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Title: A passive measurement of dissociated atom densities in atmospheric pressure air discharge plasmas using vacuum ultraviolet self-absorption spectroscopy

We demonstrate a method for determining the dissociation degree of atmospheric pressure air discharges by measuring the self-absorption characteristics of vacuum ultraviolet radiation from O and N atoms in the plasma. The atom densities are determined by modeling the amount of radiation trapping present in the discharge, without the use of typical optical absorption diagnostic techniques which require external sources of probing radiation into the experiment. For an 8.0 mm spark discharge between needle electrodes at atmospheric pressure, typical peak O atom densities of 8.5 × 10{sup 17} cm{sup −3} and peak N atom densities of 9.9 × 10{sup 17} cm{sup −3} are observed within the first ∼1.0 mm of plasma near the anode tip by analyzing the OI and NI transitions in the 130.0–132.0 nm band of the vacuum ultraviolet spectrum.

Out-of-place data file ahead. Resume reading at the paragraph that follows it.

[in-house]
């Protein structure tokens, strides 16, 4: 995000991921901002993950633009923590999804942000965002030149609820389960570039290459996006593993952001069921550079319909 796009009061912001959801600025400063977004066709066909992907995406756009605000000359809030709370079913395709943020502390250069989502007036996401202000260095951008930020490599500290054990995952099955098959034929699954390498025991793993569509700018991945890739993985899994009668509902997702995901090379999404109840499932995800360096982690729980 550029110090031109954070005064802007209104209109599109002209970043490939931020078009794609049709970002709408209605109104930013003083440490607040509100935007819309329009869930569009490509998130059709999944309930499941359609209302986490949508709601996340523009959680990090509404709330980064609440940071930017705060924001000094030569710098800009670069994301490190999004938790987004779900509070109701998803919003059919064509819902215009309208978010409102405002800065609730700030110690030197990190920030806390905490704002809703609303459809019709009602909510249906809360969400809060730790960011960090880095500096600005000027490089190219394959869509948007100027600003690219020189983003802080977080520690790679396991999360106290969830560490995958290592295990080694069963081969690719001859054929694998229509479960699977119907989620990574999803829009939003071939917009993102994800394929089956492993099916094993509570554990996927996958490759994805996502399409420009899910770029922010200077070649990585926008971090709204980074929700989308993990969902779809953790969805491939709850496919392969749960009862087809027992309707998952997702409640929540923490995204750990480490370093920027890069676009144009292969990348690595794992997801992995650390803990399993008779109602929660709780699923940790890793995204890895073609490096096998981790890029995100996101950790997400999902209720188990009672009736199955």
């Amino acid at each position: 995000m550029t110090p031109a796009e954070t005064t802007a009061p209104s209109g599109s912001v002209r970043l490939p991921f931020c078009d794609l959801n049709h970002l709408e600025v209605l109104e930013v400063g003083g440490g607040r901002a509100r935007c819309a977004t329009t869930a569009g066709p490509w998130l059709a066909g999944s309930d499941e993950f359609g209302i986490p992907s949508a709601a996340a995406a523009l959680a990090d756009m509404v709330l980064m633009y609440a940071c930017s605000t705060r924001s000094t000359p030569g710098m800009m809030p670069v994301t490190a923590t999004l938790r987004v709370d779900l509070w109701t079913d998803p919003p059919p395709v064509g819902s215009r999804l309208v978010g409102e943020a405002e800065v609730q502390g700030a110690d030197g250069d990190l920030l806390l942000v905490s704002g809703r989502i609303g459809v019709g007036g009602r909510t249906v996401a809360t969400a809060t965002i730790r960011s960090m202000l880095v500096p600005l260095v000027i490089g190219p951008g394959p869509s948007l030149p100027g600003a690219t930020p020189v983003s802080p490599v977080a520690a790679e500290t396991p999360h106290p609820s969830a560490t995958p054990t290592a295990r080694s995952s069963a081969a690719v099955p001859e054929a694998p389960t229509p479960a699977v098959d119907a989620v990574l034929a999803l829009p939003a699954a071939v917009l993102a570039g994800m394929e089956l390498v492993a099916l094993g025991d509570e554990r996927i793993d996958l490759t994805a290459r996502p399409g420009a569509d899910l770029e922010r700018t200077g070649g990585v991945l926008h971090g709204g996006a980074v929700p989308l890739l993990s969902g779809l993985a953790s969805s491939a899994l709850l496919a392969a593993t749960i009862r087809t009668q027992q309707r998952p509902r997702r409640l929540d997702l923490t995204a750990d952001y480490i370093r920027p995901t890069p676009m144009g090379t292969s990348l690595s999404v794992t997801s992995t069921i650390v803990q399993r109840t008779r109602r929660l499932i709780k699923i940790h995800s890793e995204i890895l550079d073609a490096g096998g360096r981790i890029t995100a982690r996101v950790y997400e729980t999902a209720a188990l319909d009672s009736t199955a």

Authors:
 [1] ;  [2] ; ; ;  [1] ;  [3]
  1. Center for Pulsed Power and Power Electronics, Department of Electrical and Computer Engineering and Department of Physics, Texas Tech University, Lubbock, Texas 79409 (United States)
  2. (United States)
  3. Erlangen Centre for Astroparticle Physics, Department of Physics, Friedrich–Alexander University at Erlangen-Nürnberg, 91058 Erlangen (Germany)
Publication Date:
OSTI Identifier:
22271131
Resource Type:
Journal Article
Resource Relation:
Journal Name: Journal of Applied Physics; Journal Volume: 115; Journal Issue: 12; Other Information: (c) 2014 AIP Publishing LLC; Country of input: International Atomic Energy Agency (IAEA)
Country of Publication:
United States
Language:
English
Subject:
70 PLASMA PHYSICS AND FUSION TECHNOLOGY; 74 ATOMIC AND MOLECULAR PHYSICS; ABSORPTION SPECTROSCOPY; ANODES; ATMOSPHERIC PRESSURE; ATOMS; COMPUTERIZED SIMULATION; DISSOCIATION; ELECTRIC DISCHARGES; FAR ULTRAVIOLET RADIATION; PLASMA; PLASMA DIAGNOSTICS; PLASMA SIMULATION; SELF-ABSORPTION; TRAPPING; ULTRAVIOLET SPECTRA